Snowy Owl

(Bubo scandiaca)

Bird

Snowy owl Winter

Animal Info

The Zoo is home to two snowy owls, a female named Winter and a male named Tundra. Winter was hatched in 2011 and came to Seneca Park Zoo in 2012 from the Bramble Park Zoo in Watertown, South Dakota. Deemed non-releasable, she has an amputated right wing tip injury of unknown origin. Tundra was hatched in July 2013 and came from the National Aviary in Pittsburgh, PA. Unlike Winter, Tundra is able to fly. In 2014, he was confiscated by the Pennsylvania Game Commission from a private citizen. Because he was imprinted on humans, he was deemed unable to be re-released.

Status in the Wild

International Union for Conservation of Nature (IUCN) Red List status: Least concern. They are protected, however, under the U.S. Migratory Bird Act and CITES Appendix II. Snowy owls are victims of collisions with vehicles, gunshot wounds, utility line and airplane collisions, electrocutions and entanglement with fishing lines.

Habitat

Snowy owls are found circumpolar, most often in Arctic habitats where they breed including coastal Alaska, Canada, and Greenland. They can also be found in northern Scandinavia, Russia, southern Novaya Zemlya (a large island off the northern coast of Russia) and northern Siberia. During the winter season, some snowy owls migrate south to more temperate habitats. Snowy owls usually inhabit open tundra during summer months. They also inhabit lowland grasslands (saltwater grass meadows and freshwater wet meadows), especially for hunting.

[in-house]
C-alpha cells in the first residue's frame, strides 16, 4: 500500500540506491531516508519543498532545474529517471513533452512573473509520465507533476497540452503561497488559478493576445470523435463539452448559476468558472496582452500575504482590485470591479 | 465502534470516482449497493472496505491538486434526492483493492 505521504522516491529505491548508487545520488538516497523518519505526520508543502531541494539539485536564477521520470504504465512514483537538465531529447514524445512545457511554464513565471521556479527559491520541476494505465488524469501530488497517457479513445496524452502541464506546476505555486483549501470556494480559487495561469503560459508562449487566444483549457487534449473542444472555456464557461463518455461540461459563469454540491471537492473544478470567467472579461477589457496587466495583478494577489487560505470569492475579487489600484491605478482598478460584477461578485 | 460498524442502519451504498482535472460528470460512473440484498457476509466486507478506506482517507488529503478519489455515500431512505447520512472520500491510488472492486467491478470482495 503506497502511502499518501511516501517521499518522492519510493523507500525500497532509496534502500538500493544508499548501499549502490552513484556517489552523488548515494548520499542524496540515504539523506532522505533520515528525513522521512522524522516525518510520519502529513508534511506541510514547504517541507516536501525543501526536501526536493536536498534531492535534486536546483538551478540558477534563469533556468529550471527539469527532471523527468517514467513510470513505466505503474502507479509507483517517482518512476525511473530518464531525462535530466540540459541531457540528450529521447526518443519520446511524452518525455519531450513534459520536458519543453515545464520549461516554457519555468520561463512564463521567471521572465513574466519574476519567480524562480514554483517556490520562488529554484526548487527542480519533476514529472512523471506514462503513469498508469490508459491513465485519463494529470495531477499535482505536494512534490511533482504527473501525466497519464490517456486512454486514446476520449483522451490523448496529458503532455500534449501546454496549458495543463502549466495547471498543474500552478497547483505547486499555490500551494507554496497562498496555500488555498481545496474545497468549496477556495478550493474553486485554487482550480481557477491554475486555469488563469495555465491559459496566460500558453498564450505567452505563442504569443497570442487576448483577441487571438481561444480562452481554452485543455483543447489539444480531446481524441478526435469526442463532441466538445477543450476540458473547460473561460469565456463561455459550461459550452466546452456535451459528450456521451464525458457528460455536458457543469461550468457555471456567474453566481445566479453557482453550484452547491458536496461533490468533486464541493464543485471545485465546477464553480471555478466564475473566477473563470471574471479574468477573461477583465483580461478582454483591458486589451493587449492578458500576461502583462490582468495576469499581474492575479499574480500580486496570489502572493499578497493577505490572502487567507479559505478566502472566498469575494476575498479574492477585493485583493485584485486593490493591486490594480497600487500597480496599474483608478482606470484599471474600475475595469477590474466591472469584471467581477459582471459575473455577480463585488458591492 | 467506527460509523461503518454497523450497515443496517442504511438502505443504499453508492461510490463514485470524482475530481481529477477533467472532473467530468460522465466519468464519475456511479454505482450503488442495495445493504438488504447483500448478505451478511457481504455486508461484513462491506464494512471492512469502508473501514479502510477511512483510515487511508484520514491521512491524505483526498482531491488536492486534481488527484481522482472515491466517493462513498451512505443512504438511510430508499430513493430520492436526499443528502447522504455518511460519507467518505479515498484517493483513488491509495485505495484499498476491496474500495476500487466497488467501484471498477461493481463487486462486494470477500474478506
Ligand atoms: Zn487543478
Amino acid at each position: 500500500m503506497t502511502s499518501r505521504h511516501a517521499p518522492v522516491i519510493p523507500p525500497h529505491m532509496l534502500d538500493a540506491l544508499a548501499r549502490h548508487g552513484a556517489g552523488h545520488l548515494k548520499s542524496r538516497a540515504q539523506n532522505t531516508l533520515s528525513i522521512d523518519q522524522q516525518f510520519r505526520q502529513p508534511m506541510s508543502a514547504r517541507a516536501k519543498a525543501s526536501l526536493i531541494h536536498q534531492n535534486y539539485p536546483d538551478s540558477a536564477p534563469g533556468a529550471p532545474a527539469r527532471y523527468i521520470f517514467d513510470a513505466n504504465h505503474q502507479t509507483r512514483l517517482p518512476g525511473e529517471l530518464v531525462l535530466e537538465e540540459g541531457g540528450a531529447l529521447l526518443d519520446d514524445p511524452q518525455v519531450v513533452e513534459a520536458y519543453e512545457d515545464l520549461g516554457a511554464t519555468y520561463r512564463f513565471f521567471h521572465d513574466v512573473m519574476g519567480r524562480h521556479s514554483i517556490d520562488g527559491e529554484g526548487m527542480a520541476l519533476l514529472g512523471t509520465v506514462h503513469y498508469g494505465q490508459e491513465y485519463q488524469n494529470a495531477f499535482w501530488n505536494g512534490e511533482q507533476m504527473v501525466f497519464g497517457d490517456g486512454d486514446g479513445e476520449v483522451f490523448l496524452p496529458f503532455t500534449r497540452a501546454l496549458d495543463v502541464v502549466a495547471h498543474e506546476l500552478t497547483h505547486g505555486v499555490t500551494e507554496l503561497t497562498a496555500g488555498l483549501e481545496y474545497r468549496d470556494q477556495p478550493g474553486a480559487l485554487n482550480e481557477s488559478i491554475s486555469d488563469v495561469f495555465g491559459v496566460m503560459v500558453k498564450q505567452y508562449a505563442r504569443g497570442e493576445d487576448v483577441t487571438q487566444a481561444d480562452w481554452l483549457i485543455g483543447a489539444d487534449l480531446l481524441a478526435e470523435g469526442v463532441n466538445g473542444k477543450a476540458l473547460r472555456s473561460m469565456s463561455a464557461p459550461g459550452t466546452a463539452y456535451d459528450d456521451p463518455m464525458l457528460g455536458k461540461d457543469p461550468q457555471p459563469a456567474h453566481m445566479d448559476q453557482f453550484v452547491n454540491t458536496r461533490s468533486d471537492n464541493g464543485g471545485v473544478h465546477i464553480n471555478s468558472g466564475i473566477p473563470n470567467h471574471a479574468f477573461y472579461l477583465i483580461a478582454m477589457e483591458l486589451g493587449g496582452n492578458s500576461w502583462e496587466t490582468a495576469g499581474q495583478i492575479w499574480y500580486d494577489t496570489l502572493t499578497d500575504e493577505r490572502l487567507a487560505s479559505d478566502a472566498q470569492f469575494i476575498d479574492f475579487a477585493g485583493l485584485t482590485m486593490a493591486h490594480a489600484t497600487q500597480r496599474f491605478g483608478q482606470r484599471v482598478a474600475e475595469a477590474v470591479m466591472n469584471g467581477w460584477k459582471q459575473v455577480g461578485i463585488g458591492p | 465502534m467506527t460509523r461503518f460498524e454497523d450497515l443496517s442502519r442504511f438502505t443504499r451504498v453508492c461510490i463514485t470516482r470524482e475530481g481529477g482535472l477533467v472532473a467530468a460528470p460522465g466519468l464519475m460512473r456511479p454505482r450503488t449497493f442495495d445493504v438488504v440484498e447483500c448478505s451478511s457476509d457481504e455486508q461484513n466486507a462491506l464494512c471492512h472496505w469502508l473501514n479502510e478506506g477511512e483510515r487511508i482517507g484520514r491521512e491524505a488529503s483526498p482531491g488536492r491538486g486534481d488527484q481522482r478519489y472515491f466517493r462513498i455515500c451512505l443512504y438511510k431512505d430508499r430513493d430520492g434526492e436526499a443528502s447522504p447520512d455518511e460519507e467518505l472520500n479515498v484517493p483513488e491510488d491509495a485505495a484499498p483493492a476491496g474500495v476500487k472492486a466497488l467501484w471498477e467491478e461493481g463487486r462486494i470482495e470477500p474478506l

Diet

Lemmings, mice, rabbits, rodents, waterfowl, other birds and fish.

Did you know?

Snowy owls are carnivores; they hunt by sitting on an elevated perch that gives them good visibility; visual scanning of their hunting area is made possible by their ability to rotate their head three quarters of the way around.

Snowy owls are generally monogamous for one breeding season at a time, although cases of polygamy for a few seasons have been seen when prey is extremely abundant.

The niche of a snowy owl in their ecosystem is controlling lemming populations. A snowy owl may consume three to five lemmings a day, or approximately 1,600 lemmings in a year!

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